There’s a conversation out there that goes something like this: We’ve been fooled by the political class for the last time. It’s our turn to run this country.
Who “us” is is anyone’s guess, but I have noticed a fairly tight correlation between Donald Trump and Bernie Sanders supporters and people speaking thusly, although it’s surely not limited to those groupings.
I hear it in the back of rooms at public forums, especially outside New York City. And I read it in the online comments section beneath my columns. “Stuff it, establishment tool,” is the operational sentiment, and it’s directed at anyone who’s been involved in politics for more than around 20 minutes.
I don’t take it personally when it’s directed at me. But it does irk a little, because I can’t help thinking, where the heck have you been all these years? Varmint hunting?
Politics is hard work and it’s not much fun most of the time. It means standing outside on gray snowy days handing out palm cards, getting yelled at on the phone or while collecting petition signatures and giving money you can’t afford to candidates you know don’t stand a chance. It takes giving up nights and weekends often for lost causes. But still you do it, because you feel compelled to — because no else seems to be doing it.
I’ve been spat at on New York City street corner; been given the Nazi salute outside a polling place, and have had my face screamed into drill-sergeant style for handing out a piece of literature — all without socking anyone in the jaw (reflects poorly on candidates.) I once got pulled into a Buddhist chant session on East Eighth Street trying to pick up signatures to get George H.W. Bush on the ballot, but that was fun. I’ve seen the lips of elderly volunteers bleed from paper cuts after licking stamps and envelopes for hours.
Anyone who has ever volunteered for a political campaign has stories to tell. There’s a camaraderie and purposefulness to it, but most of all it stinks. It’s drudgery, and if you’re trying to take down an incumbent in New York, you lose far more often than you win.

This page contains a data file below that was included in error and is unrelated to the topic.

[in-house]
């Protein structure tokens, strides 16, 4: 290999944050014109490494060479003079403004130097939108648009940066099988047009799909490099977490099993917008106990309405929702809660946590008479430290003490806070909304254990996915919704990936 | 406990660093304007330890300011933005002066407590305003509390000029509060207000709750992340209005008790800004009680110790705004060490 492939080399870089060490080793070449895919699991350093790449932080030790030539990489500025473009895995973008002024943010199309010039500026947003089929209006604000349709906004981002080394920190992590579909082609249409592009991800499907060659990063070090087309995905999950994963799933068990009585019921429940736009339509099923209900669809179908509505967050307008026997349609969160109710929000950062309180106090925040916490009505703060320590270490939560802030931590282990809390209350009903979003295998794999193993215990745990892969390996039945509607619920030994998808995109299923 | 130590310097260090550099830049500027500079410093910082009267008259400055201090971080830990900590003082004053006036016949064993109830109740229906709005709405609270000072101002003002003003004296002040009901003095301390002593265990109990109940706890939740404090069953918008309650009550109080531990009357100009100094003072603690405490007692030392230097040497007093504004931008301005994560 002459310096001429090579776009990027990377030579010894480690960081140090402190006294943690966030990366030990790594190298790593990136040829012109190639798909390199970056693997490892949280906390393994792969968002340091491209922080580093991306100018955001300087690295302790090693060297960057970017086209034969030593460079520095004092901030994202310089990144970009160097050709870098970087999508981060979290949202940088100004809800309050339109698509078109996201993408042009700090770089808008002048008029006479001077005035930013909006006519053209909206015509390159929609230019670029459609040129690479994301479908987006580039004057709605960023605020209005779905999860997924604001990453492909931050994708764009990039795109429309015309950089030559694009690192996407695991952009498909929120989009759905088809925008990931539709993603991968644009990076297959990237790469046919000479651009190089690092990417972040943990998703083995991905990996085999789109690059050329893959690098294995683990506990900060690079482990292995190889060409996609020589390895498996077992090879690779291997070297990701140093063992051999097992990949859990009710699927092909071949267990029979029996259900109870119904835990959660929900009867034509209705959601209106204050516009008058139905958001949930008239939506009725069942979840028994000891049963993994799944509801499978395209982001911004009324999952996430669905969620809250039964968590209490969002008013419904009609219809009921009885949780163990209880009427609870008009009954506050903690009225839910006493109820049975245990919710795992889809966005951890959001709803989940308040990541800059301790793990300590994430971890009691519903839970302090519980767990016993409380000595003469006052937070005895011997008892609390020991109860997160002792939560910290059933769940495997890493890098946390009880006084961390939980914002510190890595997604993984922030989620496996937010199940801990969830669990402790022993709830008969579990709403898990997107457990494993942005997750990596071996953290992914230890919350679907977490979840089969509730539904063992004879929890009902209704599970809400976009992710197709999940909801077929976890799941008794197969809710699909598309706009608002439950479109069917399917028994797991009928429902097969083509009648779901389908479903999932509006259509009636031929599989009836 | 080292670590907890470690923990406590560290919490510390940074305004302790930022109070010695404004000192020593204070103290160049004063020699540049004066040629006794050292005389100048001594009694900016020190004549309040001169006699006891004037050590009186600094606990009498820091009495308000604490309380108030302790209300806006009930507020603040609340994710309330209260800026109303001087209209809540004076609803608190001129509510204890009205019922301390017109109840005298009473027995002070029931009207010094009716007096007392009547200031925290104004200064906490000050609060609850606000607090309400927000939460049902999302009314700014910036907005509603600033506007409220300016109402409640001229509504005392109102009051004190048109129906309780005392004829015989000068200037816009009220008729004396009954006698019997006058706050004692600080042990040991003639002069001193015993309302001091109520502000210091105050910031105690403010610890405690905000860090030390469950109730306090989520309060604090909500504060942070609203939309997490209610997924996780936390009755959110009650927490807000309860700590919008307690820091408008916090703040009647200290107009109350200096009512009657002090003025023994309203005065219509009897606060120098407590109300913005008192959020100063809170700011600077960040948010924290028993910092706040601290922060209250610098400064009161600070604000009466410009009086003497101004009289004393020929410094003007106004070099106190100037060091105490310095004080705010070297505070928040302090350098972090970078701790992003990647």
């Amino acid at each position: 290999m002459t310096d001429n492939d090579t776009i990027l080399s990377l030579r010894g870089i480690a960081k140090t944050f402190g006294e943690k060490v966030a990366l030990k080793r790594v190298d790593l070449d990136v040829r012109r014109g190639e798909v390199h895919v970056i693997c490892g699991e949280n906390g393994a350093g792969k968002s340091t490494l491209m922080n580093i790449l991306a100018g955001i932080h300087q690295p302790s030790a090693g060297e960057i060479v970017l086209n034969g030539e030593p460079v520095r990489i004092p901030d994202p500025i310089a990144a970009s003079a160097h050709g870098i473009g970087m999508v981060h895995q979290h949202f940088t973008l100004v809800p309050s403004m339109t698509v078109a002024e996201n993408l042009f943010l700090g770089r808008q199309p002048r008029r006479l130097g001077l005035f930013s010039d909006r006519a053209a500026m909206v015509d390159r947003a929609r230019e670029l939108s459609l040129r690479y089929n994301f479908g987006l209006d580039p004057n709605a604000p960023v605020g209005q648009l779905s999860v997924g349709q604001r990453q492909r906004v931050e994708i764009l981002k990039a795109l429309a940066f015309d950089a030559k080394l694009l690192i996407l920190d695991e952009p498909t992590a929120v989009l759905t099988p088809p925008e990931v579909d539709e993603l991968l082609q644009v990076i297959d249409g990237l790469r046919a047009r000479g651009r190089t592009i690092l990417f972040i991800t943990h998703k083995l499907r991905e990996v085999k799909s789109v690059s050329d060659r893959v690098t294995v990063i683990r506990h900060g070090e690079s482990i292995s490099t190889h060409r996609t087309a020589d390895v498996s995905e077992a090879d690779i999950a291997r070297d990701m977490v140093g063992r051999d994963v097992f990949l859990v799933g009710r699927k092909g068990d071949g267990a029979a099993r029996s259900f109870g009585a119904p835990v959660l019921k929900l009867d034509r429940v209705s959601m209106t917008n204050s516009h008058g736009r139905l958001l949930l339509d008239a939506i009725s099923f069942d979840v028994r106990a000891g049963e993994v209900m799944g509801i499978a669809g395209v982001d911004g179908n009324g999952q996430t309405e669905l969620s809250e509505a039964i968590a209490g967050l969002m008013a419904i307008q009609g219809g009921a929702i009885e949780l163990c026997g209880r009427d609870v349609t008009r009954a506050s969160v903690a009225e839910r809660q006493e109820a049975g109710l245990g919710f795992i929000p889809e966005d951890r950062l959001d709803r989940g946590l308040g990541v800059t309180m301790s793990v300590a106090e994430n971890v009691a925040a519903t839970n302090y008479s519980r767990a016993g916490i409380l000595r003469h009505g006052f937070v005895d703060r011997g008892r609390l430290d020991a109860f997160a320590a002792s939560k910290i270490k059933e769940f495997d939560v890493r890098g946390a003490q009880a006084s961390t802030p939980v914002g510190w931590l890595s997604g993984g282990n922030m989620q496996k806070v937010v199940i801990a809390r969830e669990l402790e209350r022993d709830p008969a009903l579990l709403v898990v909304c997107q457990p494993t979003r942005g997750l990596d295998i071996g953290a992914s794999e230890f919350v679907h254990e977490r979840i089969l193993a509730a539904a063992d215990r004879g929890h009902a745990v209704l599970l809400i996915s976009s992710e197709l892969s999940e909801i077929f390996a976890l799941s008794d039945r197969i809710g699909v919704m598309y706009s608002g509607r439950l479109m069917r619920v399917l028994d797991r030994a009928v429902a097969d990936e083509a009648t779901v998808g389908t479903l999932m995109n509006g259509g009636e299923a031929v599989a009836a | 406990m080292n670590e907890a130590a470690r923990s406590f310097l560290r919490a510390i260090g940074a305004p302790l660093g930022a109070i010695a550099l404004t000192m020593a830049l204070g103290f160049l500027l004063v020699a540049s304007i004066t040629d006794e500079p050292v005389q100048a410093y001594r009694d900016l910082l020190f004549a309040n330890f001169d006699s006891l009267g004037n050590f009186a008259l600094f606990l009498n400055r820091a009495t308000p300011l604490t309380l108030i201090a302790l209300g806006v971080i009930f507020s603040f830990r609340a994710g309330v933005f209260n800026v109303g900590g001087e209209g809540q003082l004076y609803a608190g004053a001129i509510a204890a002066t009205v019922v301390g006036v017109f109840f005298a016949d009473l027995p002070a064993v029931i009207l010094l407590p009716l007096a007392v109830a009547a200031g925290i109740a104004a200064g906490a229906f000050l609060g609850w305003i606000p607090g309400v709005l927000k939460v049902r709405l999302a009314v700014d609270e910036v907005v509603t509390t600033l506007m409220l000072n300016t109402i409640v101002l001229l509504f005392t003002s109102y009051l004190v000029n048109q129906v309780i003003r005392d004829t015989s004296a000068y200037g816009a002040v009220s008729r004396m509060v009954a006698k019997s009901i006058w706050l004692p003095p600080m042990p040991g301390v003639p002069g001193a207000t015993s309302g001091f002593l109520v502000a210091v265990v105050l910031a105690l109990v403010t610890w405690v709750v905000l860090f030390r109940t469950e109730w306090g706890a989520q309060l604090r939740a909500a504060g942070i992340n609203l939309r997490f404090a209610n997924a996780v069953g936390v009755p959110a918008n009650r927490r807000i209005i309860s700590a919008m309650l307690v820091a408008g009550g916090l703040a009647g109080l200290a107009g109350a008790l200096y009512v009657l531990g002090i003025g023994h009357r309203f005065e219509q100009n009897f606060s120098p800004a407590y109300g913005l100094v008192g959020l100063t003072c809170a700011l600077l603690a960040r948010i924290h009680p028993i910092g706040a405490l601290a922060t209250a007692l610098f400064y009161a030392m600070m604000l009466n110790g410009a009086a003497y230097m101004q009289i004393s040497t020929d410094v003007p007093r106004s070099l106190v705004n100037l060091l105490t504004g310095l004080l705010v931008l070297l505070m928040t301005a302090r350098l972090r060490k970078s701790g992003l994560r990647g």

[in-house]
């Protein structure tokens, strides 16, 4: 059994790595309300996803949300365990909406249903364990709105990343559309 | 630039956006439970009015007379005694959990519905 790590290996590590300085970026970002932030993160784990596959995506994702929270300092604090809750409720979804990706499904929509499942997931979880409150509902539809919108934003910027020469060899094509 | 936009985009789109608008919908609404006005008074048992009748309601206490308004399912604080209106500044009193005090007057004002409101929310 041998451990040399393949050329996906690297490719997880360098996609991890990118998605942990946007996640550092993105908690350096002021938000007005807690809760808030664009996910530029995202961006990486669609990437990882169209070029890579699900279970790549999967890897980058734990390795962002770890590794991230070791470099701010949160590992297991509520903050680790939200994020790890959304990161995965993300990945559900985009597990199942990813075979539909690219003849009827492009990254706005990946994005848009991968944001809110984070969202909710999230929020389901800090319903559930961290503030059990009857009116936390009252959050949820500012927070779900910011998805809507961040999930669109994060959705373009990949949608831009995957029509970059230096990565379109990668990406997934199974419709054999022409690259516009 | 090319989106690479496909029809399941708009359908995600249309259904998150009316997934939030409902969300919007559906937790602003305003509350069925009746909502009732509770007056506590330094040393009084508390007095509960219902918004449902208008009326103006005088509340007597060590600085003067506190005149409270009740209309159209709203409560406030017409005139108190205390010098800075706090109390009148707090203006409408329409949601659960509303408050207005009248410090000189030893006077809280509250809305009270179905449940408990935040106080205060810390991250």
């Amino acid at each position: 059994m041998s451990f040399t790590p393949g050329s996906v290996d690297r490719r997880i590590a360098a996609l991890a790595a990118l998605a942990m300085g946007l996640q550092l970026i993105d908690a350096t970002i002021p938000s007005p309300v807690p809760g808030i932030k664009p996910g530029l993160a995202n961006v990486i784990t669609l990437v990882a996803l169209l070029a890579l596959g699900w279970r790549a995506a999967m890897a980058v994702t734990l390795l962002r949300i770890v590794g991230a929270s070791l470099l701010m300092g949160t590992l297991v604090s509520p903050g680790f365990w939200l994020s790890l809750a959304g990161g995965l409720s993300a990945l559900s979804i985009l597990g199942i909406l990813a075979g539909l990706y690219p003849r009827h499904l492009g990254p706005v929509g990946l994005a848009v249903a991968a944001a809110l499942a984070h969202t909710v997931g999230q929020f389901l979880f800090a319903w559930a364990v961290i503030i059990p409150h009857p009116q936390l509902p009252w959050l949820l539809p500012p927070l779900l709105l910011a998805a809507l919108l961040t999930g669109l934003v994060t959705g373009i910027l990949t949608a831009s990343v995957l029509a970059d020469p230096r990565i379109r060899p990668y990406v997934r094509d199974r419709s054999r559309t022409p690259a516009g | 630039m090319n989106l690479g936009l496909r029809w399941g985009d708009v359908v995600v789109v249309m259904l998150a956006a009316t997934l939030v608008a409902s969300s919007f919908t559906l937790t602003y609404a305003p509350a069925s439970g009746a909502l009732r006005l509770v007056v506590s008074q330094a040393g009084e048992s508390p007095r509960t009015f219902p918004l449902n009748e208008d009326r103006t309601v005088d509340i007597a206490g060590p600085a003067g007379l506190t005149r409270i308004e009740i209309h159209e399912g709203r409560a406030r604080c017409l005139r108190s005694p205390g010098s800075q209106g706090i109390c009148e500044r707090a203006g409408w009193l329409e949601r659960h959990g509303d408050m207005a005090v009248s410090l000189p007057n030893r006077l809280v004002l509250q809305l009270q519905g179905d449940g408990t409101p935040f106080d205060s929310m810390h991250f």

But what’s most frustrating about working in politics is voter ignorance and apathy. Everyone has an opinion, but half the time it’s uninformed or misinformed. And you know, statistically, that the person proffering said opinion isn’t even going to vote. But you stand there listening to it anyway, because you have to.
People complain all the time that “all politicians sound the same.” And most of them do — the good ones anyway. They’ve learned how to get out of confrontations with some of the people I’ve mentioned. Them sounding like politicians is a reflection of the electorate, and nothing else. (You can blame the media, too, but it’s giving its audience exactly what it demands. Most viewers turn the channel at policy discussions.)
I’ll never forget going out to a Metro North station about a decade ago with a young mom who was sick of what the “politicians in Albany” were doing. She was so burned up by high property taxes eating at her household budget that she decided to run for state office. She printed up palm cards with her picture and basic political positions on it and headed out onto the platform to greet morning commuters.
You know what they said? “Stuff it. You politicians are all the same.”
If you’re unhappy with the way this country is going, try campaigning sometime.
William F. B. O’Reilly is a Republican consultant.